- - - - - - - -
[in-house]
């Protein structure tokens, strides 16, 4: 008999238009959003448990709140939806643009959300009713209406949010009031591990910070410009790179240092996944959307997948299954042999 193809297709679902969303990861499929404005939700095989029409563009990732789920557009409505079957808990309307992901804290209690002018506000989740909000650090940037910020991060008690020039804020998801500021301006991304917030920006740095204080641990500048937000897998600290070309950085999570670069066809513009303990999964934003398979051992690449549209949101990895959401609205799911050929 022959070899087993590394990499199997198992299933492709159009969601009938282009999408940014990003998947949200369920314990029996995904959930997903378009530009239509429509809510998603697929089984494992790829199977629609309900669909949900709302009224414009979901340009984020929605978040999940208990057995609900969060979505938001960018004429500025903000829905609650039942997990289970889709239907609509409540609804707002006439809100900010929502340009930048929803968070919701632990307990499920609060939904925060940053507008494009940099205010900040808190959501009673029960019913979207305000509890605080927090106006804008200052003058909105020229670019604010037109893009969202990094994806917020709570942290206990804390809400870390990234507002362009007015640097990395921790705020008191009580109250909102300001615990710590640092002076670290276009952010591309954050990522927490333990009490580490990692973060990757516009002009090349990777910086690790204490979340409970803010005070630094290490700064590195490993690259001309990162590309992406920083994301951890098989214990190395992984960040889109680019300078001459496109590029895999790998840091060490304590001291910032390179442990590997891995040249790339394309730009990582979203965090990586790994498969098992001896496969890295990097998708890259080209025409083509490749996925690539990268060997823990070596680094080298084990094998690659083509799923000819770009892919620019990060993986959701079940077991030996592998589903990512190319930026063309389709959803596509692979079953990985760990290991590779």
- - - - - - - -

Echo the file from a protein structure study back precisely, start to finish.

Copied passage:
[in-house]
């Protein structure tokens, strides 16, 4: 008999238009959003448990709140939806643009959300009713209406949010009031591990910070410009790179240092996944959307997948299954042999 193809297709679902969303990861499929404005939700095989029409563009990732789920557009409505079957808990309307992901804290209690002018506000989740909000650090940037910020991060008690020039804020998801500021301006991304917030920006740095204080641990500048937000897998600290070309950085999570670069066809513009303990999964934003398979051992690449549209949101990895959401609205799911050929 022959070899087993590394990499199997198992299933492709159009969601009938282009999408940014990003998947949200369920314990029996995904959930997903378009530009239509429509809510998603697929089984494992790829199977629609309900669909949900709302009224414009979901340009984020929605978040999940208990057995609900969060979505938001960018004429500025903000829905609650039942997990289970889709239907609509409540609804707002006439809100900010929502340009930048929803968070919701632990307990499920609060939904925060940053507008494009940099205010900040808190959501009673029960019913979207305000509890605080927090106006804008200052003058909105020229670019604010037109893009969202990094994806917020709570942290206990804390809400870390990234507002362009007015640097990395921790705020008191009580109250909102300001615990710590640092002076670290276009952010591309954050990522927490333990009490580490990692973060990757516009002009090349990777910086690790204490979340409970803010005070630094290490700064590195490993690259001309990162590309992406920083994301951890098989214990190395992984960040889109680019300078001459496109590029895999790998840091060490304590001291910032390179442990590997891995040249790339394309730009990582979203965090990586790994498969098992001896496969890295990097998708890259080209025409083509490749996925690539990268060997823990070596680094080298084990094998690659083509799923000819770009892919620019990060993986959701079940077991030996592998589903990512190319930026063309389709959803596509692979079953990985760990290991590779």